“We’re getting a cab and I’m coming home with you,” he declared. I wasn’t going to argue on the streets of New York at 2am. And so our relationship began.
Shortly after Mind Games was completed, Yoko flew to Chicago for a feminist seminar. On the spur of the moment John decided we should go to Los Angeles with his lawyer, Harold Seider.
I hardly had time to pack and tell my mother. I threw a few things together and grabbed my Nikkormat 35mm camera.
John later bought me a new Polaroid SX-70 for my birthday (as well as my first cool car, a 1968 Barracuda).
In LA, we saw old friends and made new ones. We also began taking road trips because John wanted to experience America. He encouraged me to capture our times together.
Photography had always been a hobby for me, so this was natural. He “really liked my eye for taking pictures” and felt I captured him in ways that no one else had because of his comfort level with me. Of course, I was flattered.
In those days, nobody thought of taking photos all the time – we always thought there would be tomorrow.
Many of what are now considered historic events, such as John and Paul McCartney’s only jam session after The Beatles split up, weren’t photographed. I’m surprised I captured as many moments as I did.
There were times I was a bit reticent in taking out my camera, particularly when friends stopped by. I didn’t want to intrude on these moments, but John insisted.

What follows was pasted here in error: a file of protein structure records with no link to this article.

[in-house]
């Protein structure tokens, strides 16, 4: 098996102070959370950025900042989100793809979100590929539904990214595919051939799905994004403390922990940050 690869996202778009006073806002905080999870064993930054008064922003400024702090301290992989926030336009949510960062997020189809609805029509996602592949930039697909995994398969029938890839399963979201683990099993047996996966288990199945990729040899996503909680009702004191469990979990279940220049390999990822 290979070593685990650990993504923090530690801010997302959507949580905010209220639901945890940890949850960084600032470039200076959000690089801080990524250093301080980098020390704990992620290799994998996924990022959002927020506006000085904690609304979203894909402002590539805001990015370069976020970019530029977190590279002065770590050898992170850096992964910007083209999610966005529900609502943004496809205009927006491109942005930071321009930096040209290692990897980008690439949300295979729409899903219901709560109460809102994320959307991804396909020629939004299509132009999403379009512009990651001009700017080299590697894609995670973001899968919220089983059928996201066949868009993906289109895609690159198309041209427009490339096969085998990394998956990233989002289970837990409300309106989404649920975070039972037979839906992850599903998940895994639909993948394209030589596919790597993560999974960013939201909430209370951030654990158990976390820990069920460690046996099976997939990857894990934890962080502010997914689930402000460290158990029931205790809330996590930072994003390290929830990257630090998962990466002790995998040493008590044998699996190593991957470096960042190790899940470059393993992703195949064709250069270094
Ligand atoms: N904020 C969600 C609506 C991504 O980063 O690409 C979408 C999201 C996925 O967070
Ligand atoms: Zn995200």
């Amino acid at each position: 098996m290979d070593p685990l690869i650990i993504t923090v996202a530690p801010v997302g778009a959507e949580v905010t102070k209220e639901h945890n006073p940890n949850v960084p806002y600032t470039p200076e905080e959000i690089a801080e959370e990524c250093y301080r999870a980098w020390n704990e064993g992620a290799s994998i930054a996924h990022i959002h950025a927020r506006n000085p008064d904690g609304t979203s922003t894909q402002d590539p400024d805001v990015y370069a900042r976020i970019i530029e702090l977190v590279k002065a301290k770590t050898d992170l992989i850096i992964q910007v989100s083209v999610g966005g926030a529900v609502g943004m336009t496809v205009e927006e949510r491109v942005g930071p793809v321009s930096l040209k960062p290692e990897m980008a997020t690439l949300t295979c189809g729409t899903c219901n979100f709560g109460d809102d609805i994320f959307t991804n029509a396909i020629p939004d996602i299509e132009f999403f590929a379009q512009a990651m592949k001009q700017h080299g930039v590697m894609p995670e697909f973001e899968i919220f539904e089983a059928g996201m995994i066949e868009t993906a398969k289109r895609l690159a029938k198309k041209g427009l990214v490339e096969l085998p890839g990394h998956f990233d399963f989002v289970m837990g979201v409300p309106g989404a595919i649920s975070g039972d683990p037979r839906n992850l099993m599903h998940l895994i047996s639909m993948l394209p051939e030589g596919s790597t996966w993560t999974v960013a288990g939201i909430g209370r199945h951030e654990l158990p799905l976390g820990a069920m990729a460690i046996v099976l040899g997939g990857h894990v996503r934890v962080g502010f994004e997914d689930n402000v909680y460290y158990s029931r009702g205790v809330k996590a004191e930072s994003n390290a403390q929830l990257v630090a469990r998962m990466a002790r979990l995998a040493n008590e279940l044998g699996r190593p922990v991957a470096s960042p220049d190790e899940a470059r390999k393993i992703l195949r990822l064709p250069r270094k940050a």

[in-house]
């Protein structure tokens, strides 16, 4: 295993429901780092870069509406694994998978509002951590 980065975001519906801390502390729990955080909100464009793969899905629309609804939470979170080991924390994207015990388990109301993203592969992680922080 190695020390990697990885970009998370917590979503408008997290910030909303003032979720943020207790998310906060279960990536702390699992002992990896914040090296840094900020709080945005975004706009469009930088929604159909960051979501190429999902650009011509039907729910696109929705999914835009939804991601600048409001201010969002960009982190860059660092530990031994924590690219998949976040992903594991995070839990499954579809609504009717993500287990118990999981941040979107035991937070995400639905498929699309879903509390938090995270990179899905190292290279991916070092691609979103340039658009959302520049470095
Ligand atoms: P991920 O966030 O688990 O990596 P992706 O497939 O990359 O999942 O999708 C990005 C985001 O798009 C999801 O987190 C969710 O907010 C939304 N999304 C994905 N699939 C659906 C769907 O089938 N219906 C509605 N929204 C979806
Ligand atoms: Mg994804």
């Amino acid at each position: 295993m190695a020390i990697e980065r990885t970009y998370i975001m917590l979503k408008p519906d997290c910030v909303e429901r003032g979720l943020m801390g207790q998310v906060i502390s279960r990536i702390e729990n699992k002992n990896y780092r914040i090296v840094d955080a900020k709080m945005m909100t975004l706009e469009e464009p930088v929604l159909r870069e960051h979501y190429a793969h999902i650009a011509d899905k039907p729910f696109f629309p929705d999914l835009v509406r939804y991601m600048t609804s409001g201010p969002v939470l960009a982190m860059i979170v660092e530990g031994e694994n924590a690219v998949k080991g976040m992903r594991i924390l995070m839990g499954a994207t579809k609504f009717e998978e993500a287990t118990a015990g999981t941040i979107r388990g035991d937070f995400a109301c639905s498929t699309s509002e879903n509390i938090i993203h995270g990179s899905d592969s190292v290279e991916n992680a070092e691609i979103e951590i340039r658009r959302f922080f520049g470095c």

For years, only my closest friends got to see these photos, which I kept in a shoe box in my closet. They were surprised these images did not convey the John portrayed in the Press during our time together. In fact, the photos showed a side of John seldom seen.
Every photograph holds a special memory for me, especially the ones I took of John with his then ten-year-old son, Julian. When John laid eyes on him for the first time in four years, he was shocked to see “a little man” and not the small child he remembered.
They spent a lot of time getting reacquainted as father and son, playing the guitar and making music. They were both good swimmers, which I was not, enabling me to capture some rare moments of togetherness.
As I started going through my photos, memories of our time together came back, opening up a floodgate of emotions – from happiness to sadness and back to happiness.
The best part is that I feel these images bring John back to life. Here, I share with you John Lennon . . . through my eyes.
THE BEACH HOUSE
Although some people are under the impression that John and I spent our entire year-and-a-half together in LA, we spent only about seven months there, from September 1973, with many long breaks back in New York.
The most infamous place we called home in LA was a rented beach house in Santa Monica. It was built by film producer Louis B. Mayer, was quite “Hollywood” in design and had been a hotspot for movie royalty.
It was later owned by the actor Peter Lawford, who continued the tradition by hosting fellow Hollywood luminaries as well as his brothers-in-law, John F. Kennedy and Robert F. Kennedy, on many occasions. Allegedly, Marilyn Monroe had been a frequent visitor, which greatly piqued John’s interest.
When John decided to produce Harry Nilsson’s Pussy Cats album, he thought it would be a great idea to have everyone who was working on it living under one roof.